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Pakistan, IN southern Asia, is situated on the Arabian Sea. Pakistan shares borders with Afghanistan (to the north and northwest), Jammu and Kashmir (to the northeast), India (to the east and southeast) (796,095 sq. km.) and Iran (to the west). Pakistan has an area of 307,374 sq. mi., and supports a population of approximately 150 million. Pakistan's topography is varied, with mountains to the north and west, and includes four regions: northern plateau, Baluchistan plateau, southeast desert, and Indus plain. The Indus River, the major river in Pakistan, divides the southern part. Only 5 percent of Pakistan's land has forests, although trees are an essential resource for rural communities and wildlife. Extensive logging in northern areas has resulted in slope instability with the potential for soil erosion and water pollution. Overgrazing results in desertification and soil salinity.

Pakistan's climate is mostly dry, with extremes in elevation and temperature. In the mountain regions of the north and west, temperatures fall below freezing during winter; in the Indus Valley area, temperatures range between about 90-120 degrees F (32-49 degrees C) in summer. Precipitation (often in July and August) is scarce in most of the country, ranging from more than 20 in. annually in the Punjab region, to less than five in. in the arid southeast and southwest.

Pakistan already faces complex environmental problems of air, water, and soil pollution, as well as overuse of natural resources causing deforestation, desertification, and energy and water shortages. Ten percent of households lack access to improved water supply, and 38 percent lack improved sanitation. Air pollution and water shortages are common in the south, with increasing health problems. Warmer temperatures could increase the incidence of heat-related illnesses, lead to higher concentrations of ground-level ozone pollution causing respiratory illnesses (diminished lung function, asthma and respiratory inflammation especially in those persons already susceptible), and increase the risk of contracting certain infectious diseases from water contamination or disease-carrying vectors. Rising sea levels associated with global warming will cause problems on the Indus delta and coastal plains with the loss of land, displaced coastal villages, and population displacement. Flooding and storm surges associated with sea-level rise could increase the incidence of water-borne diseases.

Pakistan's environment minister, speaking at the United Nations, voiced concern for climate change impacts on the environment, the economy, and humans. Some problems already experienced include decreased agricultural productivity (arid land and decreasing water supply) and melting glaciers in the Himalayas in the northern part of Pakistan. The minister indicated Pakistan's major goals include water management, improving energy production, changing agricultural practices, tree planting for carbon sequestration, and establishing a committee for research, advising, and action. Like all preparedness measures, financial resources are necessary for development and implementation. While the future is a concern for Pakistan, solutions for current water quality and energy deficiencies are taking priority.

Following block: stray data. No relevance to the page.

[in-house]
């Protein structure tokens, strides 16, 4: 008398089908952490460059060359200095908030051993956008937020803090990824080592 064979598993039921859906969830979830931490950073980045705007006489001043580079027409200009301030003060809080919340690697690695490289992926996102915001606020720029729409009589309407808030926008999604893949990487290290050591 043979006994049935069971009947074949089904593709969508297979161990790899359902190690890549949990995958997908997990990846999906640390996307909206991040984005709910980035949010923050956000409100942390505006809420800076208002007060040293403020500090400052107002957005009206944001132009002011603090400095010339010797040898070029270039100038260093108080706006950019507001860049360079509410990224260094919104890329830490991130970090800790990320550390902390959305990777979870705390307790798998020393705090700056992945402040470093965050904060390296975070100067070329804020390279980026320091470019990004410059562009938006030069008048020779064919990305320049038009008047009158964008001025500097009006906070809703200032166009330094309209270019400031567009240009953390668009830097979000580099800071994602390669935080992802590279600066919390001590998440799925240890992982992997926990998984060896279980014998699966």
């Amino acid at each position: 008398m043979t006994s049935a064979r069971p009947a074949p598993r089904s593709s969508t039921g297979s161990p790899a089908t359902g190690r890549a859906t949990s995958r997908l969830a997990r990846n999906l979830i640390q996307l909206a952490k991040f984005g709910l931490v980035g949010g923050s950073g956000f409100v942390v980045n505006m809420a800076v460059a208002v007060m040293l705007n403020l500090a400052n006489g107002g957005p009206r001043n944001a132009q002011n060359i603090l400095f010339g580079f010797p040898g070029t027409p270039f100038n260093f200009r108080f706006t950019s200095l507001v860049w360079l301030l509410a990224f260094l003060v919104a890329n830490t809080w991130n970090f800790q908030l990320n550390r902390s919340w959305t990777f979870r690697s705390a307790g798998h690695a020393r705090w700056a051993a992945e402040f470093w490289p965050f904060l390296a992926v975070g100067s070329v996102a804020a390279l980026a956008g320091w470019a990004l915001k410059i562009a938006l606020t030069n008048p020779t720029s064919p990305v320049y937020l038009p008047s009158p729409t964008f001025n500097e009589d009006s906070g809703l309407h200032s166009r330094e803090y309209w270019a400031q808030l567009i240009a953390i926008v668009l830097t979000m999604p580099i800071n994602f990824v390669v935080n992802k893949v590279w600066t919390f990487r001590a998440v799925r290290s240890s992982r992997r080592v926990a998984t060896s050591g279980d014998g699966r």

The University of Peshawar is home to the Department of Environmental Sciences (DES), formed by the university in collaboration with the Pakistan government's Environment and Urban Affairs Division in 1987. DES educates at the graduate level and postgraduate level in Environmental Sciences, Public Health Safety, Natural and Occupational Hazards, Applications of Remote Sensing to Environmental Monitoring and Hazard Mapping. The University of Peshawar uses geographic information systems for planning and natural resources management, performs research, and informs government policymakers in sustainable industrial growth, resource conservation, and environmental preservation.

sEE ALsO: Carbon Sequestration; Desertification; Salinity.

BIBLIOGRAPHY. "Climate Change Affecting Pakistan's Environment: Faisal Saleh," Daily Times, (September 26, 2007); Pakistan Department of Environmental Sciences, (cited November 2007).

LYN MiCHAUD Independent Scholar

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